How can humanity best reduce suffering?

Our mission is to identify cooperative and effective strategies to reduce involuntary suffering. We believe that in a complex world where the long-run consequences of our actions are highly uncertain, such an undertaking requires foundational research. Currently, our research focuses on reducing risks from emerging technologies. Together with others in the effective altruism community, we want careful ethical reflection to guide the future of our civilization to the greatest extent possible.

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Approval-directed agency and the decision theory of Newcomb-like problems

The quest for artificial intelligence poses questions relating to decision theory: How can we implement any given decision theory in an AI? Which decision theory (if any) describes the behavior of any existing AI design? This paper examines which decision theory (in particular, evidential or causal) is implemented by an approval-directed agent, i.e., an agent whose goal it is to maximize the score it receives from an overseer.

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Robust program equilibrium

One approach to achieving cooperation in the one-shot prisoner’s dilemma is Tennenholtz’s program equilibrium, in which the players of a game submit programs instead of strategies. These programs are then allowed to read each other’s source code to decide which action to take. Unfortunately, existing cooperative equilibria are either fragile or computationally challenging and therefore unlikely to be realized in practice. This paper proposes a new, simple, more efficient program to achieve more robust cooperative program equilibria.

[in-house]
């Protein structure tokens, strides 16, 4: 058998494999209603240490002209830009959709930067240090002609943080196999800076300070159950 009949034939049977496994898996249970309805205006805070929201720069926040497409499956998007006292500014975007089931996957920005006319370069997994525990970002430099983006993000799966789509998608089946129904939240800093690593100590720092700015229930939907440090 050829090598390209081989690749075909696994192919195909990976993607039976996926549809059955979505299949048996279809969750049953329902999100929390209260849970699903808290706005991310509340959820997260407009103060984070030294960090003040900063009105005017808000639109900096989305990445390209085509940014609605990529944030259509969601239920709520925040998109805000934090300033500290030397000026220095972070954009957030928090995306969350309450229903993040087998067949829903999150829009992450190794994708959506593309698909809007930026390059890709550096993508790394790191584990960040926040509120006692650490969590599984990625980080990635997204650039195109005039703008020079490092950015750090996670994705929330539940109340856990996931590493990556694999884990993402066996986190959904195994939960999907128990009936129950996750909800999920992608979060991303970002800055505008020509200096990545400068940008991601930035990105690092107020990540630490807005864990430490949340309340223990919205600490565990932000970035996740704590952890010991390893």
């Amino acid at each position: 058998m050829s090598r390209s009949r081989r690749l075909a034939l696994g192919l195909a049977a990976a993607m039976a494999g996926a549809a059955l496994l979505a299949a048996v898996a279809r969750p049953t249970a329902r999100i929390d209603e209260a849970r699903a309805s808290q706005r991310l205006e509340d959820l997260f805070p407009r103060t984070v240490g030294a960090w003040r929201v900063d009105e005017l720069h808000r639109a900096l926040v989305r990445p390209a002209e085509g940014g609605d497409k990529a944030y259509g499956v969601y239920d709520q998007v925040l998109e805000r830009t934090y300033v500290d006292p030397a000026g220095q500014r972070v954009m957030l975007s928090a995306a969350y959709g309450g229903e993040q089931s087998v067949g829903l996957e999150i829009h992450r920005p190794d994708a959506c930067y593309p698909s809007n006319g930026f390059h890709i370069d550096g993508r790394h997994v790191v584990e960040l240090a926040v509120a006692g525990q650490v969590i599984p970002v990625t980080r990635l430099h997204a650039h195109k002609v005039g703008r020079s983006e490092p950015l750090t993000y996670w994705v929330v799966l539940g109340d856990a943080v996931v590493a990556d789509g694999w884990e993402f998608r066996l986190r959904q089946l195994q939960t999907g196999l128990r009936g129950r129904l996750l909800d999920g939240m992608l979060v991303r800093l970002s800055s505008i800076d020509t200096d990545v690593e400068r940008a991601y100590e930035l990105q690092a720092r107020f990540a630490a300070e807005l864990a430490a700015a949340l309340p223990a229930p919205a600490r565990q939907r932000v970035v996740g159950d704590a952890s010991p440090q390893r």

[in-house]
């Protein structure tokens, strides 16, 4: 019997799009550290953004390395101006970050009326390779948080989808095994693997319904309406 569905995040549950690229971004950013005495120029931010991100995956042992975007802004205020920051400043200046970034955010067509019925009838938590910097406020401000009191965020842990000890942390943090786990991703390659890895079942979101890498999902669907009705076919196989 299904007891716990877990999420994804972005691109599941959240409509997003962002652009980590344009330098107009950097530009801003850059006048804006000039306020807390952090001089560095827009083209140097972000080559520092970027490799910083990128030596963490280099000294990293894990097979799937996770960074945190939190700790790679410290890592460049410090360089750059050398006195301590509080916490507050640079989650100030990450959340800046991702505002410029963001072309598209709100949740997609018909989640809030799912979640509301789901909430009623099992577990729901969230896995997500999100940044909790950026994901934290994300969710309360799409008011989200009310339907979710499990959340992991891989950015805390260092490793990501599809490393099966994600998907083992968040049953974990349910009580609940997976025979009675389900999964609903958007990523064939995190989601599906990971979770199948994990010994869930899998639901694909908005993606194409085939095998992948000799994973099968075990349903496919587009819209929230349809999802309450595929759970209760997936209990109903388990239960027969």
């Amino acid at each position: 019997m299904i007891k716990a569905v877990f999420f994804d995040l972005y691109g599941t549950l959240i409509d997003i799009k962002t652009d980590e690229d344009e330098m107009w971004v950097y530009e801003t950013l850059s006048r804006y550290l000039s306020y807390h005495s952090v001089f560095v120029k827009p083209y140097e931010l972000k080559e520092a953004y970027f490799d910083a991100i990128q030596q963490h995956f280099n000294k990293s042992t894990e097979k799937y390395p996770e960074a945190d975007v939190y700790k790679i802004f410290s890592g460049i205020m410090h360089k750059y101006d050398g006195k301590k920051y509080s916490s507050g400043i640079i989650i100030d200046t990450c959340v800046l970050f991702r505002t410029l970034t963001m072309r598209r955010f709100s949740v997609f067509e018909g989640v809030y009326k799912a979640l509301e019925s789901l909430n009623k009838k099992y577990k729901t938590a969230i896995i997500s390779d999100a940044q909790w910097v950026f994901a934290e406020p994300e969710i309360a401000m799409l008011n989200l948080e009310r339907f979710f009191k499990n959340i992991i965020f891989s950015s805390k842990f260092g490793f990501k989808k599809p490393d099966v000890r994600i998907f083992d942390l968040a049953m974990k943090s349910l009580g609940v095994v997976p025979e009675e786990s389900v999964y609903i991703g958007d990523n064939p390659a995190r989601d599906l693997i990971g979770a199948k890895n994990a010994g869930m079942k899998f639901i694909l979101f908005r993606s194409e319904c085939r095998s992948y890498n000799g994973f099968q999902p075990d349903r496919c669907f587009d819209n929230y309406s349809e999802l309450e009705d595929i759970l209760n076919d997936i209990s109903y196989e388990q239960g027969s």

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Cause prioritization for downside-focused value systems

This post discusses cause prioritization from the perspective of downside-focused value systems, i.e. views whose primary concern is the reduction of bads such as suffering. According to such value systems, interventions which reduce risks of astronomical suffering are likely more promising than interventions which primarily reduce extinction risks.

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From our blog

22 February 2019

Risk factors for s-risks

Traditional disaster risk prevention has a concept of risk factors. These factors are not risks in and of themselves, but they increase either the probability or the magnitude of a risk. For instance, inadequate governance structures do not cause a specific disaster, but if a disaster strikes it may impede an effective response, thus increasing the damage. Rather than considering individual scenarios of how s-risks could occur, which tends to be highly speculative, this post instead looks at risk factors – i.e. factors that would make s-risks more likely or more severe.

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New research

The Evidentialist's Wager

Suppose that an altruistic and morally motivated agent who is uncertain between evidential decision theory (EDT) and causal decision theory (CDT) finds herself in a situation in which the two theories give conflicting verdicts. We argue that even if she has significantly higher credence in CDT, she should nevertheless act in accordance with EDT.

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Approval-directed agency and the decision theory of Newcomb-like problems

The quest for artificial intelligence poses questions relating to decision theory: How can we implement any given decision theory in an AI? Which decision theory (if any) describes the behavior of any existing AI design? This paper examines which decision theory (in particular, evidential or causal) is implemented by an approval-directed agent, i.e., an agent whose goal it is to maximize the score it receives from an overseer.

Download Read online

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